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Aspirin, Antihistamines: Kids Often Use OTC Drugs in Suicide Attempts

By Serena Gordon
HealthDay Reporter

MONDAY, Oct. 7, 2019 (HealthDay News) — More teens are attempting suicide by overdosing on drugs, and new research suggests they are often turning to over-the-counter (OTC) medications like ibuprofen and aspirin in their efforts.

Antidepressants, antipsychotics and antihistamines were also common choices, the researchers added.

“What we were seeing was youth increasing suicide attempts using medications readily available in the home,” said study author John Ackerman, suicide prevention coordinator at the Center for Suicide Prevention and Research at Nationwide Children’s Hospital in Columbus, Ohio.

“People think that youth are thinking deeply about which medicine to take, but when someone is in crisis, it’s what’s in the medicine cabinet. These drugs are having very serious medical outcomes for young people,” Ackerman added.

Girls were much more likely than boys to attempt suicide by what is known as “self-poisoning,” and suicide attempts by self-poisoning in children and teens were higher in rural communities. These types of suicide attempts occurred more often during the school year, the study found.

When people survive a self-poisoning suicide attempt, they may have heart problems or seizures afterwards. Ackerman said that the drugs may have an impact on brain function as well.

“This paper is a call to action for parents to increase their safe storage practices and talk to kids about their mental health concerns,” he added. “Ask your kids how they’re doing.”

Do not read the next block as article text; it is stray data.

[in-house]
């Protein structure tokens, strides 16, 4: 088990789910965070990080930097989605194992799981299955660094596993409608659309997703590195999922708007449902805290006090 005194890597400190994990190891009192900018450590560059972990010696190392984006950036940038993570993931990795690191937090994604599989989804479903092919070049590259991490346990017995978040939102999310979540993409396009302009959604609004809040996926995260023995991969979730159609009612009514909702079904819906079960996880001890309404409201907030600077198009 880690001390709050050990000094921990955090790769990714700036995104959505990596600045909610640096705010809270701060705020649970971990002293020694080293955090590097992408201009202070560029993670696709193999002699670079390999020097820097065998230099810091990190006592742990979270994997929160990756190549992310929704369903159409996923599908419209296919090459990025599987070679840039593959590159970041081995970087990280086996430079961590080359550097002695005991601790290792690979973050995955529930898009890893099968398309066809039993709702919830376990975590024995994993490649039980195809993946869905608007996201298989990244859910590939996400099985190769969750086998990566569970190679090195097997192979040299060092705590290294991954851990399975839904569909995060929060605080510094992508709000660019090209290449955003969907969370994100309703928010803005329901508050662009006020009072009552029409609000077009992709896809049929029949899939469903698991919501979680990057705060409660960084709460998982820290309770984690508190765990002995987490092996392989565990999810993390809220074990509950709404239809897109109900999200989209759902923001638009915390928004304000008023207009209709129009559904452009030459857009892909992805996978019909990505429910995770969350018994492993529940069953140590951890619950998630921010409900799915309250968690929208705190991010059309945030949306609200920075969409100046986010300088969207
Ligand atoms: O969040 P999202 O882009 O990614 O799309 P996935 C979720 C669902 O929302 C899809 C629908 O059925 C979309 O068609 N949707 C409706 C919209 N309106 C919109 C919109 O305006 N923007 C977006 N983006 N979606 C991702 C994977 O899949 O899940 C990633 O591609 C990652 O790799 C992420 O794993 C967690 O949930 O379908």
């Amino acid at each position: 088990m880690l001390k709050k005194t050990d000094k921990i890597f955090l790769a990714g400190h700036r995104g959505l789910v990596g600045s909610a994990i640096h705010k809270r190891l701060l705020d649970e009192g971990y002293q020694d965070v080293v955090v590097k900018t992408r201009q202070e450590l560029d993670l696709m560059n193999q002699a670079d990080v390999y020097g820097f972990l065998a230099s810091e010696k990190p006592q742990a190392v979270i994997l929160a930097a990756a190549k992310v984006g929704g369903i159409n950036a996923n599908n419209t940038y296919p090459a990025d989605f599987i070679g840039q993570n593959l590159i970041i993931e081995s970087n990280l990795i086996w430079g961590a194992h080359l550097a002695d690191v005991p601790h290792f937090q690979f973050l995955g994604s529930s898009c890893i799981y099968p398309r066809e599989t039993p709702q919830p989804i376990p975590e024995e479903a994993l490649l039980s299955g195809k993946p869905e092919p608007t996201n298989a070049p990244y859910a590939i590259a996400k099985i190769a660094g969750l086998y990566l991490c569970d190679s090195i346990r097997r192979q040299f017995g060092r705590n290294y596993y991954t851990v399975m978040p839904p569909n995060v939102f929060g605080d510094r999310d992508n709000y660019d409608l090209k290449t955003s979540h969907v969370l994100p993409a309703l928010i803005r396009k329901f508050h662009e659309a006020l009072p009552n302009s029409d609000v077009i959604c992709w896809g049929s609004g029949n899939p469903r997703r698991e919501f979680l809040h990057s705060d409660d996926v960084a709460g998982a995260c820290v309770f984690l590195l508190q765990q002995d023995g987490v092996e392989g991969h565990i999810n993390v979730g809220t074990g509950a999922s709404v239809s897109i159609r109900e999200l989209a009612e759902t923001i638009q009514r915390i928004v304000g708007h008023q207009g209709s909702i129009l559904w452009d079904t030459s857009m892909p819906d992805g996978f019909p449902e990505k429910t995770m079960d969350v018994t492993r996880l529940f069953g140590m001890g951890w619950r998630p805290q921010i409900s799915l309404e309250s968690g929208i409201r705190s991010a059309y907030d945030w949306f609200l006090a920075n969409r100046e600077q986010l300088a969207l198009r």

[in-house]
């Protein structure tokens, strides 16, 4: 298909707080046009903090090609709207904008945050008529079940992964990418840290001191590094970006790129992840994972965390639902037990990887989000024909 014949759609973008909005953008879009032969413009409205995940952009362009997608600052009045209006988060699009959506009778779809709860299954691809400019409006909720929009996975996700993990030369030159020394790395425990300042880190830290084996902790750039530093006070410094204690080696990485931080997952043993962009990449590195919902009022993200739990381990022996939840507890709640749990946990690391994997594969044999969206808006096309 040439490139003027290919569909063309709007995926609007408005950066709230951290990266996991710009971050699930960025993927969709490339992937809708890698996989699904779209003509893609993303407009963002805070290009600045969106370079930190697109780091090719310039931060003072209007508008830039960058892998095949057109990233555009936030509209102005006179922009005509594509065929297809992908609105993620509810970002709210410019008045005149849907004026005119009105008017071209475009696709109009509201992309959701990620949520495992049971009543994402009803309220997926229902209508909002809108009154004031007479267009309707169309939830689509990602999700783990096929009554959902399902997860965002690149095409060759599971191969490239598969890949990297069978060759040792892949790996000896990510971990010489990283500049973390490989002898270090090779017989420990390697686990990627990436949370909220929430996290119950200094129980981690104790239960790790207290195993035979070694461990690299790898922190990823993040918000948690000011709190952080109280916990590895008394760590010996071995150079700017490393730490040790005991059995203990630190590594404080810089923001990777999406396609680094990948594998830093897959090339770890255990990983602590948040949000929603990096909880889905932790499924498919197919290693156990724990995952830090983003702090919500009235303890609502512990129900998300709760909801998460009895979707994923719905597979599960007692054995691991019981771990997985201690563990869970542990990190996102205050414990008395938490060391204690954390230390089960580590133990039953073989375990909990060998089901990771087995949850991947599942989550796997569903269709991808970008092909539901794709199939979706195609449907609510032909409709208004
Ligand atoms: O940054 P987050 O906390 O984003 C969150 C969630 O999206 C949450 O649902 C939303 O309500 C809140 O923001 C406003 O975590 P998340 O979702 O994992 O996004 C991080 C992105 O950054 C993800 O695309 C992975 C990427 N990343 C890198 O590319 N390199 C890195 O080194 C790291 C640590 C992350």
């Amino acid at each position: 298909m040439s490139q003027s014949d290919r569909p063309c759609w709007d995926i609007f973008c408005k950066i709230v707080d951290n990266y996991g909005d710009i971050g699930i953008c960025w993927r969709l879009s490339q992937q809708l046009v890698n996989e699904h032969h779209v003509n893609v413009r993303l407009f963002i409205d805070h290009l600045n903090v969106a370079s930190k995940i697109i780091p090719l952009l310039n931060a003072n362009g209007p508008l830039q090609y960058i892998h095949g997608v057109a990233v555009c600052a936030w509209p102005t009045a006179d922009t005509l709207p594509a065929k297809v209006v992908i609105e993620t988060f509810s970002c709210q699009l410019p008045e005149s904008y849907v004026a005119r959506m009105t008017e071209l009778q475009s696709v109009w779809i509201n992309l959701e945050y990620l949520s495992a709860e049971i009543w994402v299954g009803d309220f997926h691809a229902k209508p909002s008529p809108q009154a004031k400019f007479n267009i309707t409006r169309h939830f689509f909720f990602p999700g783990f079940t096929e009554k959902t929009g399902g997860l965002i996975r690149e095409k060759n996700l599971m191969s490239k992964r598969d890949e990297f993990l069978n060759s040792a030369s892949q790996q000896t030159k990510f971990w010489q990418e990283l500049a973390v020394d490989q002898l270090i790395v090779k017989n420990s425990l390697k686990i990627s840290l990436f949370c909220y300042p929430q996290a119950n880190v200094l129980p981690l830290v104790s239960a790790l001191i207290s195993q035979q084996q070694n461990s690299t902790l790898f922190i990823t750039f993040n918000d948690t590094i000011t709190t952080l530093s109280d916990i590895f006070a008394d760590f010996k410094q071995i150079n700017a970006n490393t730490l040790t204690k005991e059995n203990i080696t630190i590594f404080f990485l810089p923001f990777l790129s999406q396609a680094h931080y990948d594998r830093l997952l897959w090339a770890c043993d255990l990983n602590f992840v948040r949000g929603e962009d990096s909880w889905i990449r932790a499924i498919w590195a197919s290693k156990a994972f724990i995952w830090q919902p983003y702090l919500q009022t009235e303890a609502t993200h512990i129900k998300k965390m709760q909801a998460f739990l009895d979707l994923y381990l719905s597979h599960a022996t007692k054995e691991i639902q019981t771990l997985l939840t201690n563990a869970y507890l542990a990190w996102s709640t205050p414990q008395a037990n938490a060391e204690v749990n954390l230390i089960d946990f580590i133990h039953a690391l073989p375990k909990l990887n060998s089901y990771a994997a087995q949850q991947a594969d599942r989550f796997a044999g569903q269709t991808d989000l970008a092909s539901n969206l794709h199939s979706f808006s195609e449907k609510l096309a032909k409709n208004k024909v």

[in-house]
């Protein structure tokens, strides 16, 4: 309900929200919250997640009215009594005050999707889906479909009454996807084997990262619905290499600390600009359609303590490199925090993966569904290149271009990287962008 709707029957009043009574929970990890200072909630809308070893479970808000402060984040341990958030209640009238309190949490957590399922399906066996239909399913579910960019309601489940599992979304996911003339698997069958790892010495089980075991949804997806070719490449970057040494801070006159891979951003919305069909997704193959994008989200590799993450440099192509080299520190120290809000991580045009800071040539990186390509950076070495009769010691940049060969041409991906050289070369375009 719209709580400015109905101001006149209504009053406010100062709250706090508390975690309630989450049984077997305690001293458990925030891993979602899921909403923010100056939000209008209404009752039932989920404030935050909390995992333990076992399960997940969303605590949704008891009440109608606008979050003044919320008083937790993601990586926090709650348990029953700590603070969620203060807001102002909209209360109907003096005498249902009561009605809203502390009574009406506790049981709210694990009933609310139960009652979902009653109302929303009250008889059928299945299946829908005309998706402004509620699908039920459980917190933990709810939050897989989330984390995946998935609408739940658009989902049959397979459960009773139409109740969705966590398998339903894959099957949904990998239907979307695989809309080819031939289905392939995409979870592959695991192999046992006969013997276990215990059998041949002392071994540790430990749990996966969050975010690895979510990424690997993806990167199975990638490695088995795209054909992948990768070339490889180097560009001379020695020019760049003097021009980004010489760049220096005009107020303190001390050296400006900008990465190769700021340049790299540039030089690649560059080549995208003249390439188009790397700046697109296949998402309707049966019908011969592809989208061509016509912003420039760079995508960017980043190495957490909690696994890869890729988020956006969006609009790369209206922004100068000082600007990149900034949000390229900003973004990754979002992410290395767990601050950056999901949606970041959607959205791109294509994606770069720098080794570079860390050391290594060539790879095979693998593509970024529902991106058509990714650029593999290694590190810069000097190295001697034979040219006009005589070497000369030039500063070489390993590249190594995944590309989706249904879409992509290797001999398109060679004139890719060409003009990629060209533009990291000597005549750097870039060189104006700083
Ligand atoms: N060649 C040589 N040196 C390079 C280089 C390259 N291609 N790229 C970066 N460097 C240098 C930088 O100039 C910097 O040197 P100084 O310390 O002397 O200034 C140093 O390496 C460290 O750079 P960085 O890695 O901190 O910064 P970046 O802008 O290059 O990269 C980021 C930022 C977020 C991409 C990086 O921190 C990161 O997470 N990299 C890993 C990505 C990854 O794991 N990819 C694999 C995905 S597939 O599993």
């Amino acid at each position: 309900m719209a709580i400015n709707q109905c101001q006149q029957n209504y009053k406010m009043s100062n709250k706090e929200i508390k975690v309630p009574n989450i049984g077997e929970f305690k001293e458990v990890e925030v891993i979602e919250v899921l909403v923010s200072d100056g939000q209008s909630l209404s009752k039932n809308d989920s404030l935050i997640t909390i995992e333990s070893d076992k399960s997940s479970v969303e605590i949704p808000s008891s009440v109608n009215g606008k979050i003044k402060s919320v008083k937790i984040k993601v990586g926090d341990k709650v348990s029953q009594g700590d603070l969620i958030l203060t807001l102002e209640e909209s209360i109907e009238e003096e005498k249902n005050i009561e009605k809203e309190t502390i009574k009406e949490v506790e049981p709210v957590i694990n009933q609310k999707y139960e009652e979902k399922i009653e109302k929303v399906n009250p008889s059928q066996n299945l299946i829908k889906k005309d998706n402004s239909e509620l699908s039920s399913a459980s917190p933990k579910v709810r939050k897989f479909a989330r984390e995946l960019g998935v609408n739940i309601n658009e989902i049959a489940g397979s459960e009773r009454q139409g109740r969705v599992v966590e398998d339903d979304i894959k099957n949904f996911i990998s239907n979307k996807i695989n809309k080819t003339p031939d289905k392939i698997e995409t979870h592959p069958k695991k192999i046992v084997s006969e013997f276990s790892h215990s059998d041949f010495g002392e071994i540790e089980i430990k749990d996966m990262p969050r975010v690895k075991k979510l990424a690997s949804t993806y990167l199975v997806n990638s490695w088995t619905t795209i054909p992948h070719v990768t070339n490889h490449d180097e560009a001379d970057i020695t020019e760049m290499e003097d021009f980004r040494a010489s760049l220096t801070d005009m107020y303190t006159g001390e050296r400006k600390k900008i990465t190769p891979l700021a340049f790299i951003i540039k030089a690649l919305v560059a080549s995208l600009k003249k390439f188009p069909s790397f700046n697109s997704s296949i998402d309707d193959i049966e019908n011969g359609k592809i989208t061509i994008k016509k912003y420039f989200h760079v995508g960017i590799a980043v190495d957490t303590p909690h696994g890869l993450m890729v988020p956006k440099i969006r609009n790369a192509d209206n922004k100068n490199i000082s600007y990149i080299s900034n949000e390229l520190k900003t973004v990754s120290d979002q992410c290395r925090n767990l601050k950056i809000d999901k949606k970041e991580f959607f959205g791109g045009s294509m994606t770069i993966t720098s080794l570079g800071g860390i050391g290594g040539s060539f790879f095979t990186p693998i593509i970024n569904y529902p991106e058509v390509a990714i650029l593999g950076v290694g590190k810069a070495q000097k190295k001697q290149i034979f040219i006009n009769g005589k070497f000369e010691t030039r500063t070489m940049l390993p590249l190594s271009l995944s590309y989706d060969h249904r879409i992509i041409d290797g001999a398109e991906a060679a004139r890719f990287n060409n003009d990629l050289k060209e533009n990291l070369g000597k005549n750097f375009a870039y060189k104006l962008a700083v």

Parents may think it’s impossible to keep kids away from all medicines. “But, if you’re adding barriers — like a lock box or safe, and counting medication — those seemingly simple tasks can help. They can be a bridge to a child or teen seeing other options,” Ackerman explained.

From 2000 to 2018, more than 1.6 million young people between the ages of 10 and 25 attempted suicide by self-poisoning. The rates of these suicide attempts in young people aged 10 to 18 started to increase in 2011, the study found.

Almost one-quarter of those attempts resulted in a serious medical outcome. The drugs most used in these attempts were OTC pain relievers, antidepressants, antihistamines and antipsychotics. Opioids were only involved in 7% of cases with a serious medical outcome.

Continued

ADHD medications were more commonly used in the younger group — 10- to 15-year-olds.

Less densely-populated states were more likely to have reported cases ending in serious medical outcomes.

“Rural communities are more at risk. It might be social isolation, lack of access to mental health care and economic factors,” Ackerman suggested.

In kids 18 and younger, suicide attempts by self-poisoning occurred more during the school months of September through May. This pattern wasn’t seen in the 19- to 21-year-old age group. The 22- to 25-year-old group had an increase in the summer months.